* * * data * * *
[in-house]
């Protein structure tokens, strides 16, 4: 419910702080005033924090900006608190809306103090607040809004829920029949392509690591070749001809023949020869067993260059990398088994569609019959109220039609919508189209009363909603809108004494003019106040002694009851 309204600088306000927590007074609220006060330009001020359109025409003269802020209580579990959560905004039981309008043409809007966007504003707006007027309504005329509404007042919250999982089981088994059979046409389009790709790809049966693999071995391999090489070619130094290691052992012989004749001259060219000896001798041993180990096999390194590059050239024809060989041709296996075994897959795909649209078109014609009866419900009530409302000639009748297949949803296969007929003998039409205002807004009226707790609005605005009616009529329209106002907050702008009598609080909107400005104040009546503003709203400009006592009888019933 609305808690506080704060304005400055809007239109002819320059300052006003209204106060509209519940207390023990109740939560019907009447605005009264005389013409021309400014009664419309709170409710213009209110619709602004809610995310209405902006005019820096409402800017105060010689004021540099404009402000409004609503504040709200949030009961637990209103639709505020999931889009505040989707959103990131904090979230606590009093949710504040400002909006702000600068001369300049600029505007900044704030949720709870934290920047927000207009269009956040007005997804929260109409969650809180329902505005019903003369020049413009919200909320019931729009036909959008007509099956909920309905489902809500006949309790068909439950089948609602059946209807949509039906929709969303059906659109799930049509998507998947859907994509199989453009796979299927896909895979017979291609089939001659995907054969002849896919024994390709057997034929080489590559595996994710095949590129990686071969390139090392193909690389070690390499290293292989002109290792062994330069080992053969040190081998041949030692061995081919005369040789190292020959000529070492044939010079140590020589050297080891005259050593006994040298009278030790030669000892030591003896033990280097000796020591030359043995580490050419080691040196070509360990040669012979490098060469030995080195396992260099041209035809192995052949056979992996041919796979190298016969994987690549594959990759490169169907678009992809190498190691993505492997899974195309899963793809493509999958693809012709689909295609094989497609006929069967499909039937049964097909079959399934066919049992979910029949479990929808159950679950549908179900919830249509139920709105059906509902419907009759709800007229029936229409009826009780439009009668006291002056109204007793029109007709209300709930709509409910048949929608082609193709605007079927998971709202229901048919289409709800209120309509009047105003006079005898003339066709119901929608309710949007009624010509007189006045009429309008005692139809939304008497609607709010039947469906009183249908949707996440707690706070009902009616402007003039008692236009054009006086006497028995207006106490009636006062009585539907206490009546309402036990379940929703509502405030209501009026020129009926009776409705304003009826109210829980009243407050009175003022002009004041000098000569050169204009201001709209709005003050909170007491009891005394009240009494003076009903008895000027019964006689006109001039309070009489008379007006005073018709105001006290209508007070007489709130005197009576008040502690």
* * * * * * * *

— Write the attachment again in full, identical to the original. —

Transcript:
[in-house]
């Protein structure tokens, strides 16, 4: 419910702080005033924090900006608190809306103090607040809004829920029949392509690591070749001809023949020869067993260059990398088994569609019959109220039609919508189209009363909603809108004494003019106040002694009851 309204600088306000927590007074609220006060330009001020359109025409003269802020209580579990959560905004039981309008043409809007966007504003707006007027309504005329509404007042919250999982089981088994059979046409389009790709790809049966693999071995391999090489070619130094290691052992012989004749001259060219000896001798041993180990096999390194590059050239024809060989041709296996075994897959795909649209078109014609009866419900009530409302000639009748297949949803296969007929003998039409205002807004009226707790609005605005009616009529329209106002907050702008009598609080909107400005104040009546503003709203400009006592009888019933 609305808690506080704060304005400055809007239109002819320059300052006003209204106060509209519940207390023990109740939560019907009447605005009264005389013409021309400014009664419309709170409710213009209110619709602004809610995310209405902006005019820096409402800017105060010689004021540099404009402000409004609503504040709200949030009961637990209103639709505020999931889009505040989707959103990131904090979230606590009093949710504040400002909006702000600068001369300049600029505007900044704030949720709870934290920047927000207009269009956040007005997804929260109409969650809180329902505005019903003369020049413009919200909320019931729009036909959008007509099956909920309905489902809500006949309790068909439950089948609602059946209807949509039906929709969303059906659109799930049509998507998947859907994509199989453009796979299927896909895979017979291609089939001659995907054969002849896919024994390709057997034929080489590559595996994710095949590129990686071969390139090392193909690389070690390499290293292989002109290792062994330069080992053969040190081998041949030692061995081919005369040789190292020959000529070492044939010079140590020589050297080891005259050593006994040298009278030790030669000892030591003896033990280097000796020591030359043995580490050419080691040196070509360990040669012979490098060469030995080195396992260099041209035809192995052949056979992996041919796979190298016969994987690549594959990759490169169907678009992809190498190691993505492997899974195309899963793809493509999958693809012709689909295609094989497609006929069967499909039937049964097909079959399934066919049992979910029949479990929808159950679950549908179900919830249509139920709105059906509902419907009759709800007229029936229409009826009780439009009668006291002056109204007793029109007709209300709930709509409910048949929608082609193709605007079927998971709202229901048919289409709800209120309509009047105003006079005898003339066709119901929608309710949007009624010509007189006045009429309008005692139809939304008497609607709010039947469906009183249908949707996440707690706070009902009616402007003039008692236009054009006086006497028995207006106490009636006062009585539907206490009546309402036990379940929703509502405030209501009026020129009926009776409705304003009826109210829980009243407050009175003022002009004041000098000569050169204009201001709209709005003050909170007491009891005394009240009494003076009903008895000027019964006689006109001039309070009489008379007006005073018709105001006290209508007070007489709130005197009576008040502690």